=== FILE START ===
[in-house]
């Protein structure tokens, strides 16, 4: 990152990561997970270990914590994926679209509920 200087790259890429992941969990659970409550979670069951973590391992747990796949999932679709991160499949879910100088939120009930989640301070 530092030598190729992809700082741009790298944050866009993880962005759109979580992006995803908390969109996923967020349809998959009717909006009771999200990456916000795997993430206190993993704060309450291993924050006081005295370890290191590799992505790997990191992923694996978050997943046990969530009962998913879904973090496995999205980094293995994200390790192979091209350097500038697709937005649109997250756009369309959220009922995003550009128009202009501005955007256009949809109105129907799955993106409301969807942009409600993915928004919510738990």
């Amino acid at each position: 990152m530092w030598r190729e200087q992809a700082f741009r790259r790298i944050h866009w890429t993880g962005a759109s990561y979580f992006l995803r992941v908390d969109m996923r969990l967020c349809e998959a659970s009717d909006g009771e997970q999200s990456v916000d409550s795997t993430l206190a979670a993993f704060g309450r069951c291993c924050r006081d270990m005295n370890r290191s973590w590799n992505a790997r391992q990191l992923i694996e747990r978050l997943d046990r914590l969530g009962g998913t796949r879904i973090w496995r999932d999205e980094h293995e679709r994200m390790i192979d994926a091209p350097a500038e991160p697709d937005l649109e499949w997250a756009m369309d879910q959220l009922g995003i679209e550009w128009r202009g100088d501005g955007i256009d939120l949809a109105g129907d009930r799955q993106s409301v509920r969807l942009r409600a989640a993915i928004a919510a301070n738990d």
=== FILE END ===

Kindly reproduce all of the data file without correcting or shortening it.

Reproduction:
[in-house]
């Protein structure tokens, strides 16, 4: 990152990561997970270990914590994926679209509920 200087790259890429992941969990659970409550979670069951973590391992747990796949999932679709991160499949879910100088939120009930989640301070 530092030598190729992809700082741009790298944050866009993880962005759109979580992006995803908390969109996923967020349809998959009717909006009771999200990456916000795997993430206190993993704060309450291993924050006081005295370890290191590799992505790997990191992923694996978050997943046990969530009962998913879904973090496995999205980094293995994200390790192979091209350097500038697709937005649109997250756009369309959220009922995003550009128009202009501005955007256009949809109105129907799955993106409301969807942009409600993915928004919510738990």
């Amino acid at each position: 990152m530092w030598r190729e200087q992809a700082f741009r790259r790298i944050h866009w890429t993880g962005a759109s990561y979580f992006l995803r992941v908390d969109m996923r969990l967020c349809e998959a659970s009717d909006g009771e997970q999200s990456v916000d409550s795997t993430l206190a979670a993993f704060g309450r069951c291993c924050r006081d270990m005295n370890r290191s973590w590799n992505a790997r391992q990191l992923i694996e747990r978050l997943d046990r914590l969530g009962g998913t796949r879904i973090w496995r999932d999205e980094h293995e679709r994200m390790i192979d994926a091209p350097a500038e991160p697709d937005l649109e499949w997250a756009m369309d879910q959220l009922g995003i679209e550009w128009r202009g100088d501005g955007i256009d939120l949809a109105g129907d009930r799955q993106s409301v509920r969807l942009r409600a989640a993915i928004a919510a301070n738990d």